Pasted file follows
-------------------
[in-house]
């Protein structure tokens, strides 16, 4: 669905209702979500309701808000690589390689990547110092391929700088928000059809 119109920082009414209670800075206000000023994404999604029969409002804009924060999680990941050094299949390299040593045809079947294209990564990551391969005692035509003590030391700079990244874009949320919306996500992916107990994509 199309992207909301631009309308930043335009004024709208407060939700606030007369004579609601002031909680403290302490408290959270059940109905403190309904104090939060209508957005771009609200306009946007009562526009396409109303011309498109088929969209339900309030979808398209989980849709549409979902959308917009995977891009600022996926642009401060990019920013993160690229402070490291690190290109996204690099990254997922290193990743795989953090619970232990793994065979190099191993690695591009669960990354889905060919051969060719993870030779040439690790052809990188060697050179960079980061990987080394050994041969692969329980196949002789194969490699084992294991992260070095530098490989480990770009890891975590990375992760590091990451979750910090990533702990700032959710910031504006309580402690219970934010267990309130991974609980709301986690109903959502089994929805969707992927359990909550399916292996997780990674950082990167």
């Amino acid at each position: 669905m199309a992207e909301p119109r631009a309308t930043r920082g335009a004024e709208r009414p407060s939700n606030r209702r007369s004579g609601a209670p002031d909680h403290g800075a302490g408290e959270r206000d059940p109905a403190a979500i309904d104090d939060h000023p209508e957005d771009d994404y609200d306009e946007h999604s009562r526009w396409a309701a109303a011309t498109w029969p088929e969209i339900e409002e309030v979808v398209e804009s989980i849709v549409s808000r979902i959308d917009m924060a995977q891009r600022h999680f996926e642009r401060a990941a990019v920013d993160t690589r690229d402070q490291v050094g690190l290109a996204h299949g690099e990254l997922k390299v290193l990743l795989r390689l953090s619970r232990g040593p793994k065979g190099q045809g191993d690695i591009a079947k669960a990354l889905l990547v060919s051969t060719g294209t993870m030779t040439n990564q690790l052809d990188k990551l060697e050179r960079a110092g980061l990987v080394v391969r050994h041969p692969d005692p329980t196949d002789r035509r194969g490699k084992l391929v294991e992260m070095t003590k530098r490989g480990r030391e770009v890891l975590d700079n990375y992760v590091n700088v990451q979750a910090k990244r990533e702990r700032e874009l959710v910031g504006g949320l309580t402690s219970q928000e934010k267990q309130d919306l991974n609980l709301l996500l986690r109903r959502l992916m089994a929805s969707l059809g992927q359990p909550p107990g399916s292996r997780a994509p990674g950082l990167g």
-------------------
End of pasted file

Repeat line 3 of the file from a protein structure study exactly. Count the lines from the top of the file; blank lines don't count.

């Amino acid at each position: 669905m199309a992207e909301p119109r631009a309308t930043r920082g335009a004024e709208r009414p407060s939700n606030r209702r007369s004579g609601a209670p002031d909680h403290g800075a302490g408290e959270r206000d059940p109905a403190a979500i309904d104090d939060h000023p209508e957005d771009d994404y609200d306009e946007h999604s009562r526009w396409a309701a109303a011309t498109w029969p088929e969209i339900e409002e309030v979808v398209e804009s989980i849709v549409s808000r979902i959308d917009m924060a995977q891009r600022h999680f996926e642009r401060a990941a990019v920013d993160t690589r690229d402070q490291v050094g690190l290109a996204h299949g690099e990254l997922k390299v290193l990743l795989r390689l953090s619970r232990g040593p793994k065979g190099q045809g191993d690695i591009a079947k669960a990354l889905l990547v060919s051969t060719g294209t993870m030779t040439n990564q690790l052809d990188k990551l060697e050179r960079a110092g980061l990987v080394v391969r050994h041969p692969d005692p329980t196949d002789r035509r194969g490699k084992l391929v294991e992260m070095t003590k530098r490989g480990r030391e770009v890891l975590d700079n990375y992760v590091n700088v990451q979750a910090k990244r990533e702990r700032e874009l959710v910031g504006g949320l309580t402690s219970q928000e934010k267990q309130d919306l991974n609980l709301l996500l986690r109903r959502l992916m089994a929805s969707l059809g992927q359990p909550p107990g399916s292996r997780a994509p990674g950082l990167g």